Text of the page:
Keith Gessen in The New Yorker:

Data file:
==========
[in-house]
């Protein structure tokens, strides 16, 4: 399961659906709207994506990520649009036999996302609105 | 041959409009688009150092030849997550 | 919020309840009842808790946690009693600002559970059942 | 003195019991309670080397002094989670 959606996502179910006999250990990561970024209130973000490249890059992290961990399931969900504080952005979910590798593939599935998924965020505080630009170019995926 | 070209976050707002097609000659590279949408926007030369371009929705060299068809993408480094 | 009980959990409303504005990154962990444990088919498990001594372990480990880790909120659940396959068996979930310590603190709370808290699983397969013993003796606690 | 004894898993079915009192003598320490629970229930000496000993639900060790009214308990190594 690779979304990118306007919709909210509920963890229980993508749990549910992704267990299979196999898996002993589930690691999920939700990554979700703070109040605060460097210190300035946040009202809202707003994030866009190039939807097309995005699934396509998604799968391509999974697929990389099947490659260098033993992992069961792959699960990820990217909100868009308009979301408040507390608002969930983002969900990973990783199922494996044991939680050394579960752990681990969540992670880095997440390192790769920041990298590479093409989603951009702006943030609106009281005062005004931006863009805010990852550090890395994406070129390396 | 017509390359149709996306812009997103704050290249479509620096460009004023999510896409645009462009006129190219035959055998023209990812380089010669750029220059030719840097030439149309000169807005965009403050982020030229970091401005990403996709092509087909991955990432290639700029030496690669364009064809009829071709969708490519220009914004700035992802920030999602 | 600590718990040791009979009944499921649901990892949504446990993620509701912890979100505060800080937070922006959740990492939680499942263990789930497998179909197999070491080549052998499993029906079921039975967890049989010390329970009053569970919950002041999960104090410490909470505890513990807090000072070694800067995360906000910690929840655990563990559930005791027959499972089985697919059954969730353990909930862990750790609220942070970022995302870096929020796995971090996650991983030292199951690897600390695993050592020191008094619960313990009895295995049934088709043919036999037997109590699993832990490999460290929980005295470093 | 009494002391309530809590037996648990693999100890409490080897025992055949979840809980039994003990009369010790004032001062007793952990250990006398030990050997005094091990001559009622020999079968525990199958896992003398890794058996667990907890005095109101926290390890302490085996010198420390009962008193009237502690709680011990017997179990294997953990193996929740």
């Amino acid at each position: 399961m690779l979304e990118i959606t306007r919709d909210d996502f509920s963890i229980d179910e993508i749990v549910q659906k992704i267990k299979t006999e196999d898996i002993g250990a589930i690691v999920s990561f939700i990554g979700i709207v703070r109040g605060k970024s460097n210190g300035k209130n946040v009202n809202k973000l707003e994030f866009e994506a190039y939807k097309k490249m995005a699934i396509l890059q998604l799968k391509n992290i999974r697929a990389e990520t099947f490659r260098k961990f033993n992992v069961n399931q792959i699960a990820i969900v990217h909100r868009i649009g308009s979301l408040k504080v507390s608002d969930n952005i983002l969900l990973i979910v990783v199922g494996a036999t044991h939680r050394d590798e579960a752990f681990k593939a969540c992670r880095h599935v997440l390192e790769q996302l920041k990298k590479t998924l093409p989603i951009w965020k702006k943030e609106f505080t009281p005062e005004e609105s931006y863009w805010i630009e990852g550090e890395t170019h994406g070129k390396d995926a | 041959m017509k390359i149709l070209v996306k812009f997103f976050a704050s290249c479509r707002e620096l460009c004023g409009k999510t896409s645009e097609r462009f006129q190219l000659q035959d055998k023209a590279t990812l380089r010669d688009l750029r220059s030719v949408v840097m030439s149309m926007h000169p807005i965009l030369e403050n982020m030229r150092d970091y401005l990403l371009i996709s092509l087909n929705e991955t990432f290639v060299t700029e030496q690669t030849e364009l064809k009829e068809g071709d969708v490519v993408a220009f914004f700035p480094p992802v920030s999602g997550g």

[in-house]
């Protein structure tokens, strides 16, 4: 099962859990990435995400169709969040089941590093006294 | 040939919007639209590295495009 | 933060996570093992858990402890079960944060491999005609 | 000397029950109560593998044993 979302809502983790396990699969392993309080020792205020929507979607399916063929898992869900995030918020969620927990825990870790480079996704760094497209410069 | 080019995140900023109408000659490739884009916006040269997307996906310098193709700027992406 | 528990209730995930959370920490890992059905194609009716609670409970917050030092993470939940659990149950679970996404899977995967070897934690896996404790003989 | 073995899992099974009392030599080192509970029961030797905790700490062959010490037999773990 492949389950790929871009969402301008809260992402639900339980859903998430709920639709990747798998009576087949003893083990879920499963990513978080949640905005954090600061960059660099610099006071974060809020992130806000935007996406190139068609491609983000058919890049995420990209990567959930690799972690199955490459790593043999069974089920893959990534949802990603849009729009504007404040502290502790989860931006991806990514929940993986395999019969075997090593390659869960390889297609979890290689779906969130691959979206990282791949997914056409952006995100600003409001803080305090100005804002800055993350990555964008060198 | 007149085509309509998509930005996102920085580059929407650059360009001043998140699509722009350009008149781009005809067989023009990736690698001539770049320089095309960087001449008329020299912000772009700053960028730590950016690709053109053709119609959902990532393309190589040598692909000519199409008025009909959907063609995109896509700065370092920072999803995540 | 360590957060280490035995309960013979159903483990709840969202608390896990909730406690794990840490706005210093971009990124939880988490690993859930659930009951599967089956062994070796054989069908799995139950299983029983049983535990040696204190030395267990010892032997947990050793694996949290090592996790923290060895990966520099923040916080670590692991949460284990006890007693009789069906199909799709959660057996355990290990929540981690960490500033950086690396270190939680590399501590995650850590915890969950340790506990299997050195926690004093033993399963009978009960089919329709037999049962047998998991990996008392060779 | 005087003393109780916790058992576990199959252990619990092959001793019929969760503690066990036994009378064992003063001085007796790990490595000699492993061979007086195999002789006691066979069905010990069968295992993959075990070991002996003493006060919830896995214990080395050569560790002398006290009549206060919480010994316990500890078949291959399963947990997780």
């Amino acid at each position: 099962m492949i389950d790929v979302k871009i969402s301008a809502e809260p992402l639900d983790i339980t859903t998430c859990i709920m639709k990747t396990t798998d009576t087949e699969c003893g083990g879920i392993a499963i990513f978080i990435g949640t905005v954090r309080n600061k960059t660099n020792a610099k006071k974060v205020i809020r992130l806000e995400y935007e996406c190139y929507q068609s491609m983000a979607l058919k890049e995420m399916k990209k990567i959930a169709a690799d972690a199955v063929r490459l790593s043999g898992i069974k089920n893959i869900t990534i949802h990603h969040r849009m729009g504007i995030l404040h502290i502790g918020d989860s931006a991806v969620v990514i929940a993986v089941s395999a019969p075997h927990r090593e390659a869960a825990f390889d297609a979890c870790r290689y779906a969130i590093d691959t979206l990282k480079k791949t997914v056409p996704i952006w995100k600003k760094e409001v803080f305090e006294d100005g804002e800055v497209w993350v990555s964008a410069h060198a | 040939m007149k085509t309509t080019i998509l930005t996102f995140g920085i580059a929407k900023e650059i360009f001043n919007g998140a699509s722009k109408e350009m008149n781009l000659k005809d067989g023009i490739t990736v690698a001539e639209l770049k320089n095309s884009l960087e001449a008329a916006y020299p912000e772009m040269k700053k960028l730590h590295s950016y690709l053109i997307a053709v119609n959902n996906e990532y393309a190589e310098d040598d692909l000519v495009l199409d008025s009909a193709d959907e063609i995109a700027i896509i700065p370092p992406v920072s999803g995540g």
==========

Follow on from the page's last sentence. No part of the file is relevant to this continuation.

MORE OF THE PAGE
A new book of Grossman’s war writings—a collection taken from his notebooks and his published pieces—has just appeared in English as “A Writer at War” (Pantheon; $27.50), translated by Antony Beevor and Luba Vinogradova. Beevor, whose book “Stalingrad” is the definitive account of the fighting in that city and relies heavily for color on Grossman’s reportage, is very fond of Grossman, and this collection weaves together his texts alongside lucid historical commentary to tell the story of the war through Grossman’s eyes. But what about Grossman himself? One wants to read the notebooks as a novel of education, recording a growing consciousness of the brutality and the corruption of the Soviet regime. In fact, a bit disappointingly, the Grossman we meet at the beginning of the book is already skeptical and wary of the regime. He notes the propaganda in the papers. “The bedraggled enemy continues his cowardly advance,” goes the headline, as the Germans take town after town. Interrogations of occasional German prisoners (at this point it was mostly Red Army soldiers who were being taken prisoner, in the hundreds of thousands) are absurd and demoralizing, a pathetic kind of Soviet tourism.